I can see cows from space
The british robotics researcher Ian Hales was interviewed about his work using computer vision to ascertain the health of herds of cows. Cows are also being tracked even more closely as companies like Connecterra are raising millions of euros in investment to become the ‘fitbit for cows’. While we’re on the subject make sure to listen to this BBC Radio 4 show on last month which discussed McDonald’s support of more sustainable practices as its UK branches by only local beef.
Our health, their health.
The Guardian interviewed the owner of Tyson Foods, one of the largest meat brands in the US about the impact of using antibiotics in livestock and our own resistance as humans.
“We’ve studied a lot of science about whether or not there is a direct connection [between the use of antibiotics in livestock and spread of antibiotic resistant infections in humans]. I’m not sure any of the science I’ve reviewed points to a straight connection [The US Department for Health confirms the link], but consumers are concerned so what we’re trying to do is address the consumer concern about antibiotic resistance. I don’t see there is a problem … I think we are better off if we have a production system that has the capability of using less of anything.”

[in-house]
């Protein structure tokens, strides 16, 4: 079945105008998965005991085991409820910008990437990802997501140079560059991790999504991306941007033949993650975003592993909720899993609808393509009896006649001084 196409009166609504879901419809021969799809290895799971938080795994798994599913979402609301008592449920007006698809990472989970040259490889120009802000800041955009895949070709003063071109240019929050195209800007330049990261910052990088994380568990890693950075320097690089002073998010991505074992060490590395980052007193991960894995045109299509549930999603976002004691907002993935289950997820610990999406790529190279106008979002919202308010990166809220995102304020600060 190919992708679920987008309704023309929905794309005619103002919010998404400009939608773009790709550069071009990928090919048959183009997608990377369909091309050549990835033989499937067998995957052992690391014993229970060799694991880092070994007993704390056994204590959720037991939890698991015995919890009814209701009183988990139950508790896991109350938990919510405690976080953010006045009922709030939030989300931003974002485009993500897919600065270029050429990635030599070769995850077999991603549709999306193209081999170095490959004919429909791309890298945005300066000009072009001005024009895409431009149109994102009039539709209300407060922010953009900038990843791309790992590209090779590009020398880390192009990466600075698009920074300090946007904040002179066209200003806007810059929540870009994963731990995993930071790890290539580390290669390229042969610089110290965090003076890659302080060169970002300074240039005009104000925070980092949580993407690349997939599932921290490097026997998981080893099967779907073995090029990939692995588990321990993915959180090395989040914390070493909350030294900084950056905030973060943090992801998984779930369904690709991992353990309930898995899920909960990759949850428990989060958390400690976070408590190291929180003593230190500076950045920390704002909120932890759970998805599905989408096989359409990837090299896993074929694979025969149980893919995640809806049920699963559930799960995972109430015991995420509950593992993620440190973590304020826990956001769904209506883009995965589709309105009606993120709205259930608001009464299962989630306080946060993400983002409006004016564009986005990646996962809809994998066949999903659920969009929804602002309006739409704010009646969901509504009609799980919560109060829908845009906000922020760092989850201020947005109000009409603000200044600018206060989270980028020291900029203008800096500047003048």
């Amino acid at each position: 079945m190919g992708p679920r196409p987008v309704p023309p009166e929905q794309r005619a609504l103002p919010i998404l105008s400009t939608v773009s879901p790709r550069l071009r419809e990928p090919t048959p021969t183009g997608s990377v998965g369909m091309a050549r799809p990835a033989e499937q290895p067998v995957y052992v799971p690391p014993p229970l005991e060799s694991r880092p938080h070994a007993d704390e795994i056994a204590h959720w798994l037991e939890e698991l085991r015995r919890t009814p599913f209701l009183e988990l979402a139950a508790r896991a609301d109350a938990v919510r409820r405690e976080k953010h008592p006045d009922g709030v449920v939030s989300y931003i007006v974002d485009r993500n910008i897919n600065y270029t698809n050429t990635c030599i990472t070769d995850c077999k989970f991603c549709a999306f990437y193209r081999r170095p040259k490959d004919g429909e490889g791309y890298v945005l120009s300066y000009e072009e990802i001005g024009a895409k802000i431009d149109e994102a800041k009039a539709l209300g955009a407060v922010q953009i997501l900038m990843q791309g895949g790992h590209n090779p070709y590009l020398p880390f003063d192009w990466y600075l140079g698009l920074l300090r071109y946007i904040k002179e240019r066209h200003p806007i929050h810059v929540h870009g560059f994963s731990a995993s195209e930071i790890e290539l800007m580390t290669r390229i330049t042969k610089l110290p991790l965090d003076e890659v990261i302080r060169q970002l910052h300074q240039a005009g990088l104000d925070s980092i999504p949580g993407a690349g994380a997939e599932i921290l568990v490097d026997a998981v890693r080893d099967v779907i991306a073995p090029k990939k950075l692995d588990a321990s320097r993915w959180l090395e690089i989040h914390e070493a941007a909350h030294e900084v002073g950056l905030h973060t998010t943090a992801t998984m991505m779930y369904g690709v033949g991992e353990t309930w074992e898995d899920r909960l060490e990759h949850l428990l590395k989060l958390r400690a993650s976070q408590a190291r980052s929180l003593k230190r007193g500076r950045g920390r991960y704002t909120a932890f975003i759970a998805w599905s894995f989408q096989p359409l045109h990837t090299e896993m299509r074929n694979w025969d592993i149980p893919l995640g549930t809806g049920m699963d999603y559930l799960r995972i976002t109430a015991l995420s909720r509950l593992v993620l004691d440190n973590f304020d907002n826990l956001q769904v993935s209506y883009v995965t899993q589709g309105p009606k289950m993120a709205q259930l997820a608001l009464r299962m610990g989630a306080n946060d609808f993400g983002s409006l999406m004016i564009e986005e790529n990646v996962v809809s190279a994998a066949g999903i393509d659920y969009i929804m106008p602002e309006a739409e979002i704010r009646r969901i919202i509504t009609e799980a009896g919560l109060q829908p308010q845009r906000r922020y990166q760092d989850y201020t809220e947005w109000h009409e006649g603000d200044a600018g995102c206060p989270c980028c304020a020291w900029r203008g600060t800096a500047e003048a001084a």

A great article in Vox on the difference in consumer expectations over the size of fruits and vegetables and the impact on taste. There’s also too much food being wasted by customers and students at Bristol University have designed a countertop unit to allow you to grow your own herbs and vegetables.
Sugar with that?
A brewery in Germany is fighting regulators over the definition of beer because theirs contains sugar.
Neuzelle’s signature tipple, which has been brewed to the same monks’ recipe since 1410, fell foul of Germany’s “purity law”, known in German as the Reinheitsgebot, a medieval food safety rule which deemed that beer could contain nothing other than water, barley, hops and, later, also yeast.
Noone left to tip
The team believes the Spyce Kitchen could revolutionize the fast food industry since it doesn’t rely on any human workers and produces nutritious meals at low prices. It can serve all types of bowls, like stir-fry, rice, pasta, pad thai, quinoa, and curry.